As a result of the devastation wrought by Hurricanes Harvey and Irma, the following counties have been declared as major disaster areas, all of which are entitled to federal tax filing and payment relief:

In Texas: Aransas, Austin, Bastrop, Bee, Brazoria, Calhoun, Chambers, Colorado, DeWitt, Fayette, Fort Bend, Galveston, Goliad, Gonzales, Hardin, Harris, Jackson, Jasper, Jefferson, Karnes, Kleberg, Lavaca, Lee, Liberty, Matagorda, Montgomery, Newton, Nueces, Orange, Polk, Refugio, Sabine, San Jacinto, San Patricio, Tyler, Victoria, Walker, Waller and Wharton Counties.

In Florida: Broward, Charlotte, Clay, Collier, Duval, Flagler, Hillsborough, Lee, Manatee, Miami-Dade, Monroe, Palm Beach, Pinellas, Putnam, Sarasota and St. Johns Counties.

Taxpayers whose principal residence or a business’ principal place of business was located in one of the counties declared as a major disaster area are entitled to certain federal tax relief for the 2016 tax year. This federal tax relief includes: (a) the suspension of certain deadlines to file tax returns; (b) the suspension of certain deadlines to pay taxes; and (c) the ability to claim casualty losses incurred as a result of Hurricanes Harvey and Irma.

Continue Reading IRS Provides Tax Filing and Payment Relief to Hurricane Victims

On October 3, 2016, under Notice 2016-55, the IRS will announce that employees won’t be taxed when they forgo vacation, sick, or personal leave in exchange for employer contributions of amounts to Section 170(c) charitable organizations providing relief to Louisiana storm victims. Notice 2016-55 will also provide that employers may deduct the amounts contributed as business expenses.

Leave-based donations. Some employers have set up or may be considering setting up programs where employees can donate their vacation, sick, or personal leave in exchange for the employer making cash payments to qualified tax-exempt organizations that provide relief for the victims of the August 2016 Louisiana storms.

Tax treatment. In Notice 2016-55, the IRS will announce that it will not assert that cash payments an employer makes to Section 170(c) organizations in exchange for vacation, sick, or personal leave that its employees elect to forgo, constitute gross income or wages of the employees, if the payments are:

  1. Made to the Section 170(c) organizations for the relief of victims of the Louisiana storms; and
  2. Paid to the Section 170(c) organizations before January 1, 2018. Nor will giving employees the choice to participate cause employees to be considered in constructive receipt of income.

It should be noted that employees who participate in a leave-sharing donation program won’t be allowed to claim a charitable contribution deduction for the value of forgone leave excluded from compensation and wages.

As for employers, the IRS has provided that it won’t assert that payments made under a leave-sharing donation program are deductible as charitable contributions under Section 170, rather than as business expenses under Section 162.

Finally, it should be noted that a written disaster leave-sharing plan is required in order to take advantage of the above-referenced IRS leave-sharing pronouncements. Specifically, a list of enumerated requirements must be met in order to be subject to the above-enumerated IRS leave-sharing program.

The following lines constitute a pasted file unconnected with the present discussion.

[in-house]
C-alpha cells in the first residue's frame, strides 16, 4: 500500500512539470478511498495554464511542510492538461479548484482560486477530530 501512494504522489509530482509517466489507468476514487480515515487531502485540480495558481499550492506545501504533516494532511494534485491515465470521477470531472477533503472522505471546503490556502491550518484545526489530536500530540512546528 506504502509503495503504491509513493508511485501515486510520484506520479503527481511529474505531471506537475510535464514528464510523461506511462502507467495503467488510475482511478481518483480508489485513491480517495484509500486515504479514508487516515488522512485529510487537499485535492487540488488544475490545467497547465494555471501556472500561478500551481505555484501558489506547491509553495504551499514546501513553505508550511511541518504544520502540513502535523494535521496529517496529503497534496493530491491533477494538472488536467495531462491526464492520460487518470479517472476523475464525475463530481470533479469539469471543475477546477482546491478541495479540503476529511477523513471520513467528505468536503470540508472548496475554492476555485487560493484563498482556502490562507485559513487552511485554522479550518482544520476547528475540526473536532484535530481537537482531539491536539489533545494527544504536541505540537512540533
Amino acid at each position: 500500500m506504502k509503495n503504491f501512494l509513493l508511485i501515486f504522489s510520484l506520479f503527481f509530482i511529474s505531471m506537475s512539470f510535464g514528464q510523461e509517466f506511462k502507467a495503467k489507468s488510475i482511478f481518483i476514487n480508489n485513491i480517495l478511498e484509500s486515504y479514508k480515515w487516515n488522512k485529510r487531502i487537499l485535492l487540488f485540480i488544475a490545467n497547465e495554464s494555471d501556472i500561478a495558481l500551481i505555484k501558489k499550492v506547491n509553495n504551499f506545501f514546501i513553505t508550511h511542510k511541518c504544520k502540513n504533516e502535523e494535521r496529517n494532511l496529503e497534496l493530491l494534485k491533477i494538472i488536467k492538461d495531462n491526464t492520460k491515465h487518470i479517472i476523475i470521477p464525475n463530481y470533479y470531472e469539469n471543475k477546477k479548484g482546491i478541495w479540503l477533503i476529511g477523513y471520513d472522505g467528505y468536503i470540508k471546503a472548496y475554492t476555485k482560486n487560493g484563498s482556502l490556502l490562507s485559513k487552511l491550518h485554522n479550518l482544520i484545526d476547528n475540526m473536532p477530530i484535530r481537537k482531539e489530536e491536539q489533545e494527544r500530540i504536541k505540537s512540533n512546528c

On August 14, 2016, President Obama declared several parishes in southern Louisiana major disaster areas because of the severe storms and flooding that occurred. These parishes included Acadia, Ascension, Avoyelles, East Baton Rouge, East Feliciana, Evangeline, Iberia, Iberville, Jefferson Davis, Lafayette, Livingston, Pointe Coupee, St. Helena, St. James, St. Landry, St. Martin, St. Tammany, Tangipahoa, Vermilion, Washington, West Baton Rouge, and West Feliciana.

If your principal residence is located in one of these parishes or your business’ principal place of business is located in one of these parishes, the designation of these parishes as a federally declared disaster area provides you with certain federal tax relief. This federal tax relief includes not only the suspension of certain deadlines to file tax returns or pay taxes, but also the ability to claim casualty losses incurred in the flooding on 2015 tax returns. Continue Reading Federal Tax Return Filing and Payment Relief

On August 14, 2016, President Obama declared a major disaster in the State of Louisiana due to the severe storms and flooding that took place in several State parishes (“Louisiana Storms”). Following the declaration, the Internal Revenue Service (IRS) issued guidance postponing certain tax filings and payment deadlines for taxpayers who reside or work in the disaster area. The relief also provides qualifying individuals with expanded access to their retirement plan assets to alleviate hardships caused by the Louisiana Storms. Below is a summary of the filing extension for the Form 5500 series and administrative changes that employers can make to expedite plan loans and hardship distributions to Louisiana Storm victims.

Extension of Filing Deadlines 
Plan sponsors in the affected parishes listed below now have until January 17, 2017, to file Form 5500 series returns, provided the return had an original or extended due date falling on or after August 11, 2016, and before January 17, 2017.

Continue Reading IRS Provides Benefit Plan Relief to Louisiana Flood Victims